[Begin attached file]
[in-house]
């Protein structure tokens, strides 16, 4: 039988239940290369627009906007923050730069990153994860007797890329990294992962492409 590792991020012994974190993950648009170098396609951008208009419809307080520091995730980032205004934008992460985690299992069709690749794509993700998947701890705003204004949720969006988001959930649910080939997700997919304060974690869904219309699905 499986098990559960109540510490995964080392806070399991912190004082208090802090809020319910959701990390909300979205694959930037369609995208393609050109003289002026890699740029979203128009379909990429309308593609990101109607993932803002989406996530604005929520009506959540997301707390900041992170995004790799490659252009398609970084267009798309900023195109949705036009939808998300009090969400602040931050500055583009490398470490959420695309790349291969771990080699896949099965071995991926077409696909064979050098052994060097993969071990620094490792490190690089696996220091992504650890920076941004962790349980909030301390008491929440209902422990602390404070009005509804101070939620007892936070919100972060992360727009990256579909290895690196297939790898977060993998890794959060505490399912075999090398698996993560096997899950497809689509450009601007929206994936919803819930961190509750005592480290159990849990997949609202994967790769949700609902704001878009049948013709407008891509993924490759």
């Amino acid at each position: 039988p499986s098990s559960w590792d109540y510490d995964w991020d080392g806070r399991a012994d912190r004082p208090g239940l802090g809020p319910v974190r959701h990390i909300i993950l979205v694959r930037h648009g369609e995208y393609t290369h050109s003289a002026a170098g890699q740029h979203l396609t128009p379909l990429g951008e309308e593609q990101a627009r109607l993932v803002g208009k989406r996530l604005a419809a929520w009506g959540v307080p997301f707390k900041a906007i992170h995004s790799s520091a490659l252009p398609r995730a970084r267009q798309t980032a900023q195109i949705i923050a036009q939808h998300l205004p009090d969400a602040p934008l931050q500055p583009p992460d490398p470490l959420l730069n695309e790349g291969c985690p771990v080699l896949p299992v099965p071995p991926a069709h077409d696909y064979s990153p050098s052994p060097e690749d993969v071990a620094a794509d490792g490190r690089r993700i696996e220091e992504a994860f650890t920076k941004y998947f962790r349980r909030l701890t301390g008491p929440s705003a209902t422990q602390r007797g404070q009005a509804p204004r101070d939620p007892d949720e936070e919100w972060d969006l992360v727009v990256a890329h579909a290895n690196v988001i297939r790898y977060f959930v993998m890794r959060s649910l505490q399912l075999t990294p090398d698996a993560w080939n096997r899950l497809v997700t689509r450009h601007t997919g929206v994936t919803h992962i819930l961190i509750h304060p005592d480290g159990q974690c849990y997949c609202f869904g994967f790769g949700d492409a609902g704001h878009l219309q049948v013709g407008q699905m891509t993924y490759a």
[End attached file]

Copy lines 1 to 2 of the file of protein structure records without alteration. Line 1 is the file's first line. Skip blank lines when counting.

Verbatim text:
[in-house]
């Protein structure tokens, strides 16, 4: 039988239940290369627009906007923050730069990153994860007797890329990294992962492409 590792991020012994974190993950648009170098396609951008208009419809307080520091995730980032205004934008992460985690299992069709690749794509993700998947701890705003204004949720969006988001959930649910080939997700997919304060974690869904219309699905 499986098990559960109540510490995964080392806070399991912190004082208090802090809020319910959701990390909300979205694959930037369609995208393609050109003289002026890699740029979203128009379909990429309308593609990101109607993932803002989406996530604005929520009506959540997301707390900041992170995004790799490659252009398609970084267009798309900023195109949705036009939808998300009090969400602040931050500055583009490398470490959420695309790349291969771990080699896949099965071995991926077409696909064979050098052994060097993969071990620094490792490190690089696996220091992504650890920076941004962790349980909030301390008491929440209902422990602390404070009005509804101070939620007892936070919100972060992360727009990256579909290895690196297939790898977060993998890794959060505490399912075999090398698996993560096997899950497809689509450009601007929206994936919803819930961190509750005592480290159990849990997949609202994967790769949700609902704001878009049948013709407008891509993924490759």